The Haitian president was assassinated last week. The investigation has only become more confusing. Here’s what we know right now
Last week, Haiti plunged into chaos overnight. The assassination of Haitian President Jovenel Moïse and the “state of siege” announced by acting Prime Minister Claude Joseph left the already-struggling country in a state of panic, reported NPR. The confusion has continued this week as the fragmented Haitian government continues to unravel the assassination plot, said The New York Times.
On July 7, President Moïse was assassinated in his home during a pre-dawn raid, reported the Deseret News. The New York Times described the assassination, saying that “a team of perhaps two dozen heavily armed mercenaries recruited from abroad who rolled up to the president’s heavily guarded home in multiple vehicles, gained entry after little resistance and opened fire.”
Haitian security forces immediately launched a search for the assassins, per The Associated Press. One week after the assassination, the search has become a multinational investigation that involves a group of Colombian veteran soldiers, a retired Haitian-American doctor living in Florida, and continued confusion, reported Open Democracy.
Following the assassination, acting Prime Minister Joseph announced a 16-day “state of siege,” implemented martial law and closed borders, said NPR. Last week, Joseph said via the AP, “everything is under control.”
This has not seemed to be the case.
According to the current official narrative, the assassination plot was led by Christian Emmanuel Sanon, a 63-year-old Haitian retired doctor and pastor who splits his time between Florida and Haiti, reported The New York Times.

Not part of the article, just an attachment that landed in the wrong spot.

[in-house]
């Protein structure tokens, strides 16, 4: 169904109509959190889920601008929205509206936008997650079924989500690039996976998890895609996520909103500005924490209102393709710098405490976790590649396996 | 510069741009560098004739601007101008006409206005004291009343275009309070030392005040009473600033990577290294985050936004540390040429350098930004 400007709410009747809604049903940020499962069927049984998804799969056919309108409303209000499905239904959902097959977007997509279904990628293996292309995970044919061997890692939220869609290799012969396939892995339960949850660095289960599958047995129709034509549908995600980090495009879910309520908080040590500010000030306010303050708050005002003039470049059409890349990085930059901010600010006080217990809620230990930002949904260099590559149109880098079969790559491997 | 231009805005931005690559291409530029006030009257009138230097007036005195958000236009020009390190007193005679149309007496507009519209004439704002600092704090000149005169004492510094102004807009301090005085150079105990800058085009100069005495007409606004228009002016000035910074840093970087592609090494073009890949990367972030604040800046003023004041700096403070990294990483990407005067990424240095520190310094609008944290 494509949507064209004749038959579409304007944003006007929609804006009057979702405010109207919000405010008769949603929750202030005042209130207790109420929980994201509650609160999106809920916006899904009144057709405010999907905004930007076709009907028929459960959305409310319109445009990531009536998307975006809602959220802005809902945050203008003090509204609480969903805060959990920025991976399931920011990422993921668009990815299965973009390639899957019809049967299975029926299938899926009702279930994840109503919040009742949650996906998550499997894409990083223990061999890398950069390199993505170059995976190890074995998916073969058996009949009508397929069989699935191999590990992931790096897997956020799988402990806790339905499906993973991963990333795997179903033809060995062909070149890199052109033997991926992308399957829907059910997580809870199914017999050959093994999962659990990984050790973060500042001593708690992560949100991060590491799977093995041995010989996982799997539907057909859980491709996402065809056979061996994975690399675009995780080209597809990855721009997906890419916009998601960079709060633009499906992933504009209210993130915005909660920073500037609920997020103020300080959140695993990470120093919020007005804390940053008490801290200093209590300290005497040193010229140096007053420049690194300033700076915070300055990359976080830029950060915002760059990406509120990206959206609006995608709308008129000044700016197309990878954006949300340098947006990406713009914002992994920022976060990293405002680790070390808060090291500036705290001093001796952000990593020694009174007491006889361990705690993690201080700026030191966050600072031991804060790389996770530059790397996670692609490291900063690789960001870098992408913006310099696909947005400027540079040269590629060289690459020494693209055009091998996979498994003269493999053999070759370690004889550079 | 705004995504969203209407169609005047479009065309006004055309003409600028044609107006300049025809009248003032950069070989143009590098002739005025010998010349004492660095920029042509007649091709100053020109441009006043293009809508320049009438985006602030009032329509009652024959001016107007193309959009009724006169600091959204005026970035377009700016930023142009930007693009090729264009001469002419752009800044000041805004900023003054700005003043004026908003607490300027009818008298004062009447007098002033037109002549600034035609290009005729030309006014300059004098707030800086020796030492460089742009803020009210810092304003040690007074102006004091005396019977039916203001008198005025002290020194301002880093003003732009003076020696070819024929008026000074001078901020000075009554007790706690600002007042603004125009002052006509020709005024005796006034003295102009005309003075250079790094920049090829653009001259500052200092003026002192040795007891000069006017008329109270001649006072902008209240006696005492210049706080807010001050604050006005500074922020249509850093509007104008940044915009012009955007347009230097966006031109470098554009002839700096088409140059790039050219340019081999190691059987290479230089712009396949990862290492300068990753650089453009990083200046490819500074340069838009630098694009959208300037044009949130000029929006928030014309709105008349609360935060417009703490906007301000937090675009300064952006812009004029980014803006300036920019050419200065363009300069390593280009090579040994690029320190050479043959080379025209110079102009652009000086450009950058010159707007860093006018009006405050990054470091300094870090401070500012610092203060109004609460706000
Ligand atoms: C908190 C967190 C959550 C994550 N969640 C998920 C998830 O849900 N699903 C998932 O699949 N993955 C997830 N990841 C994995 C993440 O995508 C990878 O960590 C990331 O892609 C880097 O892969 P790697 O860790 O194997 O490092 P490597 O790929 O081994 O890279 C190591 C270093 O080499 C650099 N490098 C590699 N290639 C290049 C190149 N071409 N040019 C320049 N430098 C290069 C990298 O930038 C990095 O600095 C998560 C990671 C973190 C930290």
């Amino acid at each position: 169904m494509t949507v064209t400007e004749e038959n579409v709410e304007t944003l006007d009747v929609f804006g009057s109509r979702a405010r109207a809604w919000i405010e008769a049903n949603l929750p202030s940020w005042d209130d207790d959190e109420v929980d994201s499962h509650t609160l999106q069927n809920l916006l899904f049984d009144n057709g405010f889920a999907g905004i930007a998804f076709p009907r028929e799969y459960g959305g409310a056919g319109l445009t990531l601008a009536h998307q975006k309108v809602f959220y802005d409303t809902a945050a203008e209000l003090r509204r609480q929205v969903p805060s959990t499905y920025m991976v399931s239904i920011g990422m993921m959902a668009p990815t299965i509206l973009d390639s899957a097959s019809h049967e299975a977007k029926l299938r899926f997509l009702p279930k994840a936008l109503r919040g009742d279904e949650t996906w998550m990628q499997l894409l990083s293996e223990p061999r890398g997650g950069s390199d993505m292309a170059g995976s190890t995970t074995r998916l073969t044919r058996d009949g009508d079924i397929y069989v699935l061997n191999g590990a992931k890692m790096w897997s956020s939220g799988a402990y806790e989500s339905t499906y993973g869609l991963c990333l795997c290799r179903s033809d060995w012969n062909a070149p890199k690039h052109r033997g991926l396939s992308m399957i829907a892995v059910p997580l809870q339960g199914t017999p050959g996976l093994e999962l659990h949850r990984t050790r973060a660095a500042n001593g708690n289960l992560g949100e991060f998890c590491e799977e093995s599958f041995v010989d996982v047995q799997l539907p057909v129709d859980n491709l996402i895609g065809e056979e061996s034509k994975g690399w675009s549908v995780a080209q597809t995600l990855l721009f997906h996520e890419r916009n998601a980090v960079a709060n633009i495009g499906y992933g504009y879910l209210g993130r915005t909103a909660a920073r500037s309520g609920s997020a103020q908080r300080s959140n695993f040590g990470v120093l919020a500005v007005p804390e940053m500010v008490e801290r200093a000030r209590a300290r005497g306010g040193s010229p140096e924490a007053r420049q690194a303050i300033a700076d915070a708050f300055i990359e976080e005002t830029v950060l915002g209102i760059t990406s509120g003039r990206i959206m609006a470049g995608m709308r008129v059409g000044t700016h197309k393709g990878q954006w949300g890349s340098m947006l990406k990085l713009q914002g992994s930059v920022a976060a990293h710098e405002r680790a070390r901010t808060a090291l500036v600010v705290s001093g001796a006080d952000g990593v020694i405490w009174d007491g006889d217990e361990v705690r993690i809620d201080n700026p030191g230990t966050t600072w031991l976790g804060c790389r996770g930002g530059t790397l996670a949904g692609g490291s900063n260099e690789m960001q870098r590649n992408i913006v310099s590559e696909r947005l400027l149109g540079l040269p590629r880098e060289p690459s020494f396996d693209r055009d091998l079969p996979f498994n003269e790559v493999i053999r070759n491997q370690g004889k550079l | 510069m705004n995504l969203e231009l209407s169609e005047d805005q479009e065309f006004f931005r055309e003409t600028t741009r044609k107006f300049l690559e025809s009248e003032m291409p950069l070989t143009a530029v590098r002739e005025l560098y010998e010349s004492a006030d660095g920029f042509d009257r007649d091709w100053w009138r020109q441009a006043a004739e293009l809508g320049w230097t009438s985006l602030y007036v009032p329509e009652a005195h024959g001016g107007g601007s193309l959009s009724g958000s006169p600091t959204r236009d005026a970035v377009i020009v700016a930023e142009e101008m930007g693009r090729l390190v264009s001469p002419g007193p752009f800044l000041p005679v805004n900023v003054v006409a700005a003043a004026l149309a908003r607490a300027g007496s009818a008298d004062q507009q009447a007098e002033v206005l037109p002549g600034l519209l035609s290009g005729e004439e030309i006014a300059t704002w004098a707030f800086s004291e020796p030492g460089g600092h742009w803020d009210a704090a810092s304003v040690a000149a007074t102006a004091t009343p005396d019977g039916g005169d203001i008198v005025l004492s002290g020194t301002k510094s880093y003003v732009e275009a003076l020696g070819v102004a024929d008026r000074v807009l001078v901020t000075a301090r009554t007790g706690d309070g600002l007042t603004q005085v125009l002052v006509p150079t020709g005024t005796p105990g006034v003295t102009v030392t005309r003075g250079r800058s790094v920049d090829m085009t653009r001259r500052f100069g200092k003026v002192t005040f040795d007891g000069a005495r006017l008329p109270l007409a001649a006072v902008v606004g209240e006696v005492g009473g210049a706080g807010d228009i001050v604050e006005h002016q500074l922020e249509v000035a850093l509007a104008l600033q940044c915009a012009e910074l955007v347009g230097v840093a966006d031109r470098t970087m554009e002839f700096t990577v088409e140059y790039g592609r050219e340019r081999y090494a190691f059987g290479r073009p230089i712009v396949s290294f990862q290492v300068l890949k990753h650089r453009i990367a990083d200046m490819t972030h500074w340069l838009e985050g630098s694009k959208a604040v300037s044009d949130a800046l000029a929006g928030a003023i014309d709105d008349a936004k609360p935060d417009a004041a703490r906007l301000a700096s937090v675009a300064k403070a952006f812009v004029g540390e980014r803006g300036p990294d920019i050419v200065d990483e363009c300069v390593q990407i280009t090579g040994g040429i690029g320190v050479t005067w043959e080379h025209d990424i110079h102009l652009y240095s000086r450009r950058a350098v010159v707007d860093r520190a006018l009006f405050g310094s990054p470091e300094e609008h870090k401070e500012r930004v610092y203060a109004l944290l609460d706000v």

The accusations against Sanon have been met with confusion and bafflement because very few people had heard of Sanon until now, reported Open Democracy. Sanon was not a prominent or emerging political figure in Haiti.
Haitian police have also arrested 18 other men in connection with the assassination plot, reported The New York Times. Those arrested include a number of Colombian military veterans, a few Haitian nationals and two U.S. citizens.
Haiti is currently in a massive political power struggle with three prominent politicians who have claimed to lead the country, per Open Democracy. Haiti has no clear head of state and no functioning legislature.
Immediately after the assassination, Joseph assumed leadership with the support of the police and military, reported NPR. However, the official line of succession is unclear.
To further complicate the situation, Joseph may not be the actual prime minister, according to the AP. The day before the assassination, Moïse named Ariel Henry as prime minister.
Now, Senate President Joseph Lambert has also claimed the right to lead Haiti, reported The New York Times.
Robert Fatton, an expert on Haitian politics at the University of Virginia, said that, “whether Claude Joseph manages to stay in power is a huge question. It will be very difficult to do so if he doesn’t create a government of national unity,” the AP reported.
The Haitian ambassador to the U.S., Bocchit Edmond, told CNN that Haiti has formally appealed to the U.S. and the U.N. for assistance.
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